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ORIGINAL ARTICLE
Year : 2020  |  Volume : 9  |  Issue : 2  |  Page : 190-194

Fungal isolates findings of sputum samples in new and previously treated cases of pulmonary tuberculosis in dr. soetomo hospital surabaya, Indonesia


1 Department of Pulmonology and Respiratory Medicine, Faculty of Medicine, Universitas Airlangga, Surabaya, Indonesia
2 Department of Clinical Microbiology, Faculty of Medicine, Universitas Airlangga, Surabaya, Indonesia

Correspondence Address:
Soedarsono Soedarsono
Department of Pulmonology and Respiratory Medicine, Faculty of Medicine, Universitas Airlangga, Jl. Mayjen Prof. Dr. Moestopo No. 47, Surabaya 60131
Indonesia
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Source of Support: None, Conflict of Interest: None


DOI: 10.4103/ijmy.ijmy_1_20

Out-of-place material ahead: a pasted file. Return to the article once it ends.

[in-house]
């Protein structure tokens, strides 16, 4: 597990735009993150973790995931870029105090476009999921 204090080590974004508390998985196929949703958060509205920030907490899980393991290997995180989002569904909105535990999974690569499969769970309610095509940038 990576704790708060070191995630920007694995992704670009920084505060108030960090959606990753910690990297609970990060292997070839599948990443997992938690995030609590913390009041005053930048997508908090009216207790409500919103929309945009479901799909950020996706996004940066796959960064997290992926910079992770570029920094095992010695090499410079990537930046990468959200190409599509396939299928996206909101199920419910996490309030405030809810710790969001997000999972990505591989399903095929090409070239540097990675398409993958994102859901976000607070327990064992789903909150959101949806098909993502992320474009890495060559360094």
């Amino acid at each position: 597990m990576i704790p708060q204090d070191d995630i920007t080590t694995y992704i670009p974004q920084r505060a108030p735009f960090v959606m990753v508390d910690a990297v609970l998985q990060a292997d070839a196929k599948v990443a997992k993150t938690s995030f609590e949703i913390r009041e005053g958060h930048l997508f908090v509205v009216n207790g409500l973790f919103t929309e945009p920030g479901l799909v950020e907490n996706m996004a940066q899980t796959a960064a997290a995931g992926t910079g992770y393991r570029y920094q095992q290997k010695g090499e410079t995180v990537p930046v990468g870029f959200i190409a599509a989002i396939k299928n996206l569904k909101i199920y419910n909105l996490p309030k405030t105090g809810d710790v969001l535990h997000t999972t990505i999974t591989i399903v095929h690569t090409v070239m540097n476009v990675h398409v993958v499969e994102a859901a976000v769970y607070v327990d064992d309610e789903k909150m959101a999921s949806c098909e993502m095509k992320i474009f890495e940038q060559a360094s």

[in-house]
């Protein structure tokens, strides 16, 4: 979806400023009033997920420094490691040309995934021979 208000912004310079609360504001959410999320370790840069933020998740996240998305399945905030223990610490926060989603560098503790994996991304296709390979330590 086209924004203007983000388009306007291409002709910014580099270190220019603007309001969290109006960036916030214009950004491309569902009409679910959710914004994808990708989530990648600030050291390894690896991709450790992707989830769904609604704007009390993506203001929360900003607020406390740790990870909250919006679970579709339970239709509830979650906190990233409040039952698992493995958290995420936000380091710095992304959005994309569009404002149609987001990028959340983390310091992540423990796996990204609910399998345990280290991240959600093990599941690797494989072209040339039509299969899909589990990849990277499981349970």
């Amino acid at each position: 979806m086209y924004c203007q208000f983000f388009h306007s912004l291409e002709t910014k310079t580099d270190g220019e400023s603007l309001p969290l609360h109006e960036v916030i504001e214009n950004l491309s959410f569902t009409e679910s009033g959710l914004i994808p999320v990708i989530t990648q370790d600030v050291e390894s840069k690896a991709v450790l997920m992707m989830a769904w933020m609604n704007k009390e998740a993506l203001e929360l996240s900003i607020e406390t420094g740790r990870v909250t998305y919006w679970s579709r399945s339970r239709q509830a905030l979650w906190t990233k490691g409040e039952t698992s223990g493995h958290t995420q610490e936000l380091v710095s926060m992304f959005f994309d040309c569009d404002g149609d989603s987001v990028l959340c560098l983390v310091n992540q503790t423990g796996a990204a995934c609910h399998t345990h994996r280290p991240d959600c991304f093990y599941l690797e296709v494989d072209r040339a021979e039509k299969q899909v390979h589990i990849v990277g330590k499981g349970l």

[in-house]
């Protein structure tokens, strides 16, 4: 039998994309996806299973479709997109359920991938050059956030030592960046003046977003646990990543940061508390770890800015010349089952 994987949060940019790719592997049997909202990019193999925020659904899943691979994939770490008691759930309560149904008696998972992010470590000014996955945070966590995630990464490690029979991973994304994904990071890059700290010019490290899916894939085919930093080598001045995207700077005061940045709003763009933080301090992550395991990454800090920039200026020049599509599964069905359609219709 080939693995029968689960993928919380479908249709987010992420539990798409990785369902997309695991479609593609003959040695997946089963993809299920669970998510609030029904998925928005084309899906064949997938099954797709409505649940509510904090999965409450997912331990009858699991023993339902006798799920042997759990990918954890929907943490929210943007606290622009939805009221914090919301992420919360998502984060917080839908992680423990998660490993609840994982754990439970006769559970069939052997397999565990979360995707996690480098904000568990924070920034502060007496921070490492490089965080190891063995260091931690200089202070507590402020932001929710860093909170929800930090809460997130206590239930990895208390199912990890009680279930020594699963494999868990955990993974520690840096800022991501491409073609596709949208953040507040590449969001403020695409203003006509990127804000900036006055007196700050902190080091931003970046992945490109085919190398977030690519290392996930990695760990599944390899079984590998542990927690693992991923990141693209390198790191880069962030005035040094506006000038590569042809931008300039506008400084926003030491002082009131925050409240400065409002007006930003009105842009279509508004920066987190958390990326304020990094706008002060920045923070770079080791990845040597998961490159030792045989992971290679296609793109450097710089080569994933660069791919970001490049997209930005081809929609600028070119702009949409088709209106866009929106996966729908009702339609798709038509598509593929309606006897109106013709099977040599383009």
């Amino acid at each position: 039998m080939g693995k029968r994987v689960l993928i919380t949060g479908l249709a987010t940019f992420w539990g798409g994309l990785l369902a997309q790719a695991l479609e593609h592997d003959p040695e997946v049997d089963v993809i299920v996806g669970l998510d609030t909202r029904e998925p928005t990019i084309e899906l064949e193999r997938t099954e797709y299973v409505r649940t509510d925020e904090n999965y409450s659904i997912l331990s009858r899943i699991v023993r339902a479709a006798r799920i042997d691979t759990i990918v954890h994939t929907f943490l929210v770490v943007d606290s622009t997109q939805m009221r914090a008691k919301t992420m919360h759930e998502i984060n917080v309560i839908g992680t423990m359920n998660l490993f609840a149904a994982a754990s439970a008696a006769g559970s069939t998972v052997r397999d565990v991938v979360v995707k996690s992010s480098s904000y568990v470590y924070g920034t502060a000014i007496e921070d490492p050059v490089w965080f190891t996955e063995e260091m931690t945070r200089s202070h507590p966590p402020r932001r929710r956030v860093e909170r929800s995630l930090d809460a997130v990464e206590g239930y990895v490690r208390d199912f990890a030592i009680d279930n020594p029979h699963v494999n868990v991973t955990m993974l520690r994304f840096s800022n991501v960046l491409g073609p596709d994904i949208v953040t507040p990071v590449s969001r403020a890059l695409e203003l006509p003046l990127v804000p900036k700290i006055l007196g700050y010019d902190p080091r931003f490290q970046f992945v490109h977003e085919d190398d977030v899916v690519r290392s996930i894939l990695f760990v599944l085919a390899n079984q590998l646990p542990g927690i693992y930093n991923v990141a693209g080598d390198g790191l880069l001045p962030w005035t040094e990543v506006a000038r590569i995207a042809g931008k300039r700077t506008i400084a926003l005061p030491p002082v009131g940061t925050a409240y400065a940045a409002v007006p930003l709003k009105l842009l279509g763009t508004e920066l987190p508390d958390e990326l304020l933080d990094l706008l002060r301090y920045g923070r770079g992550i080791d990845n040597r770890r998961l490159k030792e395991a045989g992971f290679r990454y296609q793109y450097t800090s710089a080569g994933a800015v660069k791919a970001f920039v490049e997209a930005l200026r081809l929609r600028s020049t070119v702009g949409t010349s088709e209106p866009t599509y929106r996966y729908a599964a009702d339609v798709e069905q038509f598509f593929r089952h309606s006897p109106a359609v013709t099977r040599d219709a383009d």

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Background: Fungal infections generally occur in immunosuppressive patients. Long-term tuberculosis (TB) treatment facilitates the occurrence of fungal infections, such as long-term antibiotics administration which is immunosuppressive agents and increases the opportunity of infections. Other factors may be correlated with fungal infection such as age, sex, malnutrition, smoking, diabetes mellitus, lung lesion severity, and the presence of multidrug-resistant TB. This study aims to identify and analyze the proportion of fungal isolates findings in the sputum of new and previously treated cases of pulmonary TB patients. Methods: This was an observational analytic study with a cross-sectional design of all pulmonary TB patients who were hospitalized in Dr. Soetomo Hospital Surabaya. Sputum samples were inoculated on Sabouraud's dextrose agar medium. The growth of visible colonies was identified by Lactophenol Cotton Blue staining using direct microscopy. Results: Fungal isolates were found in 148/193 (77%) pulmonary TB patients. Candida species was found 99% among 148 fungal positive culture. Candida albicans was the most common found fungal species (54.05%), followed by Candida sp (26.35%), Candida glabrata (10.13%), Candida krusei (5.4%), and Candida tropicalis (1.35%). Previously treated cases, sex, malnutrition, and smoking were variables correlated with fungal isolates finding with P value of 0.015, 0.006, 0.010, and <0.001, respectively. Conclusion: The proportion of fungal positive cultures in previously treated cases was higher than in new cases. C. albicans was the most common fungal species both in previously treated cases and new cases of pulmonary TB.


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